Sunday, October 11, 2009

The Trees - Viewpoints

The second rehearsal I attended was with the core drama group. Aradhana, the director, got things started by having the actors walk on a grid inside the taped off area that outlined the dimensions of the stage. She said "Stop thinking, let things happen naturally in the moment." I find myself looking to stop thinking and analyzing as I try and loose myself in a sketch. She then asked the actors to "explore gesture, and think of the space you are moving through." "What are the spaces you explore?" My sketches of this show are suddenly exploring larger and more grand vistas. She then asked them to adjust their tempo. She didn't want anyone moving at a medium tempo she wanted to see the extremes. Some actors moved imperceptibly while others were close to a run, actually Rachael was running.
The director said "find something about someone else to copy and make your own." Then she asked the actors to gradually over time to discover one movement where everyone moved as one organism. This is the aspect of the exercise that always amazes me. after a while the whole group was holding hands and moving side to side. Hands went up and down in a wavelike undulating pattern around the circle. The actors were then given the cure to break away from the group when they felt like it. Music was added into the mix and soon actors were snapping fingers and moving with the grace of dancers. As the music built in tempo the actors were jumping and swaying to the beat.
The director had everyone sit down in a circle. She pointed out that everything in theater is created to build tension between characters. She said that the largest motivating factors are always about love, war or spiritual concerns.
The actors were separated into 8 groups. Each group was given a scenario to act out. The actors were given free reign to act the scenes out as they saw fit. The room bustled with creative energy. They were given some time to discuss how they might build their scenes. Then one by one the scenes were staged with the remaining actors seated around the director to enjoy the show. There was loud applause and often laughter after the director ended each scene. She then offered suggestions on how to pace the scenes faster with more motivation. On the second run through the scenes were almost always clearer and more entertaining. This was a pure joyous game of inspiration and motivation. The director pointed out that notes are not a bad thing. She asked that once a note was given that the actor say thank you and repeat the note so she knew they had heard it.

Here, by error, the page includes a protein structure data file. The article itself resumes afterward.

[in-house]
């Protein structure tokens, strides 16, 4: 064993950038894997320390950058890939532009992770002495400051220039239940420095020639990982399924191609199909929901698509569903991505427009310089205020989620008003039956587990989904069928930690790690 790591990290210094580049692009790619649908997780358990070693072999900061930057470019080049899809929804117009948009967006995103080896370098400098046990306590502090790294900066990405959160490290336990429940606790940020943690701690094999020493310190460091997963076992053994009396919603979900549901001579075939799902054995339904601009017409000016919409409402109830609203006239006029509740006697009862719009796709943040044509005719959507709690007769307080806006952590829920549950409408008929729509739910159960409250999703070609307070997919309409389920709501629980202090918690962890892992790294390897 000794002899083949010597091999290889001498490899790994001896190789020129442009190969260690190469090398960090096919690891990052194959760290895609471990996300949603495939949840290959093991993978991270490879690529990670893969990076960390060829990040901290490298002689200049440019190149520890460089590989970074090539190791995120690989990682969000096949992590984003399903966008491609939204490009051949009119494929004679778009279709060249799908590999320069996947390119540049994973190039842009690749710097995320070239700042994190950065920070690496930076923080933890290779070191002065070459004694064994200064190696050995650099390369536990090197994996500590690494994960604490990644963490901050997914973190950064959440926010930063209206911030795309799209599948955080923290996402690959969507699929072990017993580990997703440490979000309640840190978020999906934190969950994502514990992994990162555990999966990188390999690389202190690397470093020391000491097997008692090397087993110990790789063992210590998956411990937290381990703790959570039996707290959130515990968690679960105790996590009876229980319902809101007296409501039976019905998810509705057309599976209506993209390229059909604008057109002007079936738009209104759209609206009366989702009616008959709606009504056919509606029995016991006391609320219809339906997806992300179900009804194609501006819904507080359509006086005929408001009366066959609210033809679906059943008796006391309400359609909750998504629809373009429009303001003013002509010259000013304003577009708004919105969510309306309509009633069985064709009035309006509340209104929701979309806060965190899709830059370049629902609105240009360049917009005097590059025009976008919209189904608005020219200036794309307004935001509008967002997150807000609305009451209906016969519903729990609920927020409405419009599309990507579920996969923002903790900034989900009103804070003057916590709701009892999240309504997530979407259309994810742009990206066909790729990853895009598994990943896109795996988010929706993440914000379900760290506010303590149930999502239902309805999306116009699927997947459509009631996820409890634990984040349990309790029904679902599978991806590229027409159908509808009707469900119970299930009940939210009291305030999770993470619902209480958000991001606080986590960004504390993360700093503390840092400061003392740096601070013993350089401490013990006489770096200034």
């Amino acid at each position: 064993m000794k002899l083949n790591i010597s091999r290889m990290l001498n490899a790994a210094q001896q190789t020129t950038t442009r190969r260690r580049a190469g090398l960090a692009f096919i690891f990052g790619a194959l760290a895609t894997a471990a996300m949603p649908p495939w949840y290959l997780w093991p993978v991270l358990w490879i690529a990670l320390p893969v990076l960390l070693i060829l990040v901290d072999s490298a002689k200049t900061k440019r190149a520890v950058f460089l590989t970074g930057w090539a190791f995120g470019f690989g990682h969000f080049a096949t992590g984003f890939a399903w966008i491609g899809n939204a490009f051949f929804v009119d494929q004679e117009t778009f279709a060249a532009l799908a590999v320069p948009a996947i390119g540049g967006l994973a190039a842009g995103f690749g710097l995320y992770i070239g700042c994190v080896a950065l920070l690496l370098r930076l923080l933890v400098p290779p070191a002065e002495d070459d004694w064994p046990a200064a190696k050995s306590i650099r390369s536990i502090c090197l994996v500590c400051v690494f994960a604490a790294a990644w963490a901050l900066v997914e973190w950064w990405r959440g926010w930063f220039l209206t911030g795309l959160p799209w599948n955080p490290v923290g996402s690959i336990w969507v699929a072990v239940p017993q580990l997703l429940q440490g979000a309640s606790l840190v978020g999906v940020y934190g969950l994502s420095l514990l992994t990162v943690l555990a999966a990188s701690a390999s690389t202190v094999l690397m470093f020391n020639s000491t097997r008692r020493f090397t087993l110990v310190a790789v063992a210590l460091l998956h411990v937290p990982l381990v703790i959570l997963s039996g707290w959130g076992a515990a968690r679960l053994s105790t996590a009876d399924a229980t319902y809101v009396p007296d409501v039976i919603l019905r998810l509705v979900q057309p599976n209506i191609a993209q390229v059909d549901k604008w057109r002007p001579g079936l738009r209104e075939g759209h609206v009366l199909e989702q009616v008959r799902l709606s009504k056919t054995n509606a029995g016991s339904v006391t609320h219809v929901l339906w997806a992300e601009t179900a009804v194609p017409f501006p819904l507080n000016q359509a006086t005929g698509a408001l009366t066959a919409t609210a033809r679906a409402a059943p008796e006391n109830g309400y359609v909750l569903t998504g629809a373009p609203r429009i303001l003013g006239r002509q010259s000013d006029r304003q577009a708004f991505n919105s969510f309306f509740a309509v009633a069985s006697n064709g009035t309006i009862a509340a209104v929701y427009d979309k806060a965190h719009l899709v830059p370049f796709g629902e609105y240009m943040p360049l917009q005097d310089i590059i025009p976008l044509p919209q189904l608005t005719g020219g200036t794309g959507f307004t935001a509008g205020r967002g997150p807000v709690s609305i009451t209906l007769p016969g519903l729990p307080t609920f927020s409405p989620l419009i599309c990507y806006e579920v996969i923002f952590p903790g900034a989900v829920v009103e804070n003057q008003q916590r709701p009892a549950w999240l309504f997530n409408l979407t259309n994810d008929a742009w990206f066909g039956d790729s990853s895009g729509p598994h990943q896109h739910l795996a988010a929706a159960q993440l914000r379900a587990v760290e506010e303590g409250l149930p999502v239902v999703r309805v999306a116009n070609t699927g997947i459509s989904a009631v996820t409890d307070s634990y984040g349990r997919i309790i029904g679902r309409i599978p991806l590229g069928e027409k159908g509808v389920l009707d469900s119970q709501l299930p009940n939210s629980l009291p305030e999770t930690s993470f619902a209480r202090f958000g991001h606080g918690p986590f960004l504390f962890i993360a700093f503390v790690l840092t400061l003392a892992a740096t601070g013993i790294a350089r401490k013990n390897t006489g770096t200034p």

The scenes were, City People, Airport scene, a loving couple, fighting family, diva desert, decorators and carolers. Once all the scenes had been rehearsed individually, the director asked that they overlap the actions on the stage just as they had in viewpoints. She would cue the next scene when she wanted them on the stage. This was tried a number of times and then the song "The Most Wonderful Time of the Year" was added. Suddenly the scenes flowed with the music choreographed by pure instinct.
The director shouted out "Alright everybody one more time, Restore!" The actors all shouted back "Thank you Restore!"

Prints are available for each sketch for $250 and many originals can be purchased for $400. White museum grade shadow box frames are $100 more. You can e-mail Thor at

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